Background: Identifying mechanisms that govern the shedding of ctDNA in blood could inform the use of liquid biopsy in individual patients. Previous studies in the I-SPY2 neoadjuvant trial involving high-risk breast cancer showed that the detection of ctDNA before treatment was associated with aggressive clinical characteristics and residual ctDNA after treatment was associated with poor outcomes. Moreover, ctDNA positivity rates significantly varied across breast cancer subtypes suggesting that ctDNA shedding may in part be driven by subtype-specific etiology. We performed genome-wide transcriptomic analysis to identify genes and biological processes associated with increased ctDNA shedding within and across receptor subtypes.
Methods: Our study involved 227 patients in I-SPY2 with tumor gene expression and ctDNA data at pretreatment. All patients were at high risk for recurrence (MammaPrint high). Each subtype: HR+HER2- (n=109), HER2+ (n=19), and triple negative breast cancer (TNBC, n=99) was evaluated independently. We performed differential expression (DE) analysis on the global transcriptome (m=19,134 genes) and curated gene signature (cGS, m=31 signatures developed in I-SPY2) data between ctDNA+ and ctDNA- patients at baseline. Gene-set enrichment analysis (GSEA) was also performed across hallmark (H, m=50), canonical pathway (CP, m=5,501), gene ontology (GO, m=9,996) and immunologic (IM, m=4,872) gene sets. Features were associated with ctDNA shedding if Benjamini-Hochberg adjusted p< 0.05. For subtypes with smaller sample size and unbalanced groups, we also report features with nominally significant p< 0.05.
Results: ctDNA positivity rate was significantly higher in TNBC (91%) than in HR+HER2- and HER2+ (65% and 74% respectively, Fisher p<0.001). The HR+HER2- subtype had the most significant hits for DE analysis between ctDNA+ and ctDNA- patients, with 0.2% of genes and 3.2% of cGS. No genes or cGS were differentially expressed in TNBC and HER2+, likely due to imbalance or small size of these groups. For GSEA, we observed the most significant number of enrichments in HR+HER2- subtype, with 58%, 21.8%, 4.4% and 40.3% of H, CP, GO, and IM gene sets enriched, respectively. In the HER2+ subtype, 40% H, 15.7% CP and 36.4% IM gene sets were significantly enriched, while no gene sets were enriched in TNBC. To identify common mechanistic themes across subtypes, we also considered nominally significant features in DE and GSEA. Processes associated with infection and innate immune responses were enriched in ctDNA+ patients, while adaptive immune response and antigen presentation—e.g., T-cell, TCR and MHC II protein complex, and downregulation of MYC targets were enriched in ctDNA- patients. HR+HER2- and HER2+ subtypes shared the most common modulated features with 134 genes and 2,165 gene sets, including up-regulation of cell cycle and proliferation in ctDNA+ patients, as well as up- or down-regulation of specific immunologic and metabolic processes. In contrast, TNBC gene set enrichment was associated with more distinct biologic processes, sharing common enrichment of 113 and 27 gene sets with HR+HER2- and HER2+ subtype, respectively.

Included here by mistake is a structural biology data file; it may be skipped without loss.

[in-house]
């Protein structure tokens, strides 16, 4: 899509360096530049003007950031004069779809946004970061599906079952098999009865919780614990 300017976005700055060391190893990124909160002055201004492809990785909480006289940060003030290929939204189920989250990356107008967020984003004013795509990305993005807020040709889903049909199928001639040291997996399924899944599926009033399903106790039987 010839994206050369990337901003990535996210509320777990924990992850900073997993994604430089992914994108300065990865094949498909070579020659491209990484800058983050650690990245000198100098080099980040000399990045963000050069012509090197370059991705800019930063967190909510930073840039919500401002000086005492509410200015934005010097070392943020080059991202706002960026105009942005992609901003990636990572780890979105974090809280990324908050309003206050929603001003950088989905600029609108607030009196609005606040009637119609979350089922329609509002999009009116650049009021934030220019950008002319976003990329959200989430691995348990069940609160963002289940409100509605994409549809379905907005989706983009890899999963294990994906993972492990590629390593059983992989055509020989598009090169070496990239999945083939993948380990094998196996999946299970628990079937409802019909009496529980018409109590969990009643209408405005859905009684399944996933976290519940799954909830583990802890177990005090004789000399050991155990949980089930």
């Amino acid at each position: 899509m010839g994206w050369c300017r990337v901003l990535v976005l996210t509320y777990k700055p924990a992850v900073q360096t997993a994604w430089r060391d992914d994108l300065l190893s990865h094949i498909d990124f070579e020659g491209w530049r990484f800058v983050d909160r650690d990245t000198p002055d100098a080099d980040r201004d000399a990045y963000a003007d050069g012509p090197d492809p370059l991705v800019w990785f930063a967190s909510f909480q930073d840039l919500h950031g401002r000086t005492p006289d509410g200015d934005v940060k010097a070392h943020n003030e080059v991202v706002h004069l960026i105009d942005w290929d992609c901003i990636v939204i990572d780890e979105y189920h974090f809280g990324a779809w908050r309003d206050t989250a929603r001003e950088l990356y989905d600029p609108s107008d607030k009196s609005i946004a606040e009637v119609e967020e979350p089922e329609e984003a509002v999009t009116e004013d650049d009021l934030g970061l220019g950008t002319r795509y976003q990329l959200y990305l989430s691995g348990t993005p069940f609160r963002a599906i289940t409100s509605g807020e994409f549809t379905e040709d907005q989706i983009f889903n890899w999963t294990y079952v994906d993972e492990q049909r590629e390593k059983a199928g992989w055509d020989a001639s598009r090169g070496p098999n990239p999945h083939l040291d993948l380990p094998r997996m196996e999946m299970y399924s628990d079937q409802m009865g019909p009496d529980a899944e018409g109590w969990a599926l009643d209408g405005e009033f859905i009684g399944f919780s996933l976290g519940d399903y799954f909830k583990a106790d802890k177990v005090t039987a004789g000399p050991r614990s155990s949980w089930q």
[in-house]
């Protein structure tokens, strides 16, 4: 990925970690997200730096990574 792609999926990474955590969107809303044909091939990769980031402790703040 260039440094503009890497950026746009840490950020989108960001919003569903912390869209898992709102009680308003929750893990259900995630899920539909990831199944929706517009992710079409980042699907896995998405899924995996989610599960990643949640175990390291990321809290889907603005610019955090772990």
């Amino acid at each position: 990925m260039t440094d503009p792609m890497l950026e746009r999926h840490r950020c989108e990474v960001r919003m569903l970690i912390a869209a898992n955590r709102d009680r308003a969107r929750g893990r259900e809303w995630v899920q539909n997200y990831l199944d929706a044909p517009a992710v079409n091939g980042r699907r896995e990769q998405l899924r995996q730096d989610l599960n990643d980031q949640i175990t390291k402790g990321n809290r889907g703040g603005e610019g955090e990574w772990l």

Conclusions: Findings from our exploratory analysis suggest a key role of immune response pathways in the control of ctDNA release. Additionally, tumor cell proliferation was associated with increased shedding in HR+HER2- and HER2+ subtypes, while down regulation of MYC targets was associated with ctDNA- patients across all subtypes. These suggest an important role of cell cycle in ctDNA shedding. Overall, our analysis revealed common and unique mechanisms potentially associated with ctDNA shedding across and within subtypes. However, due to the unbalanced groups and limited sample sizes, validation in a larger cohort is warranted.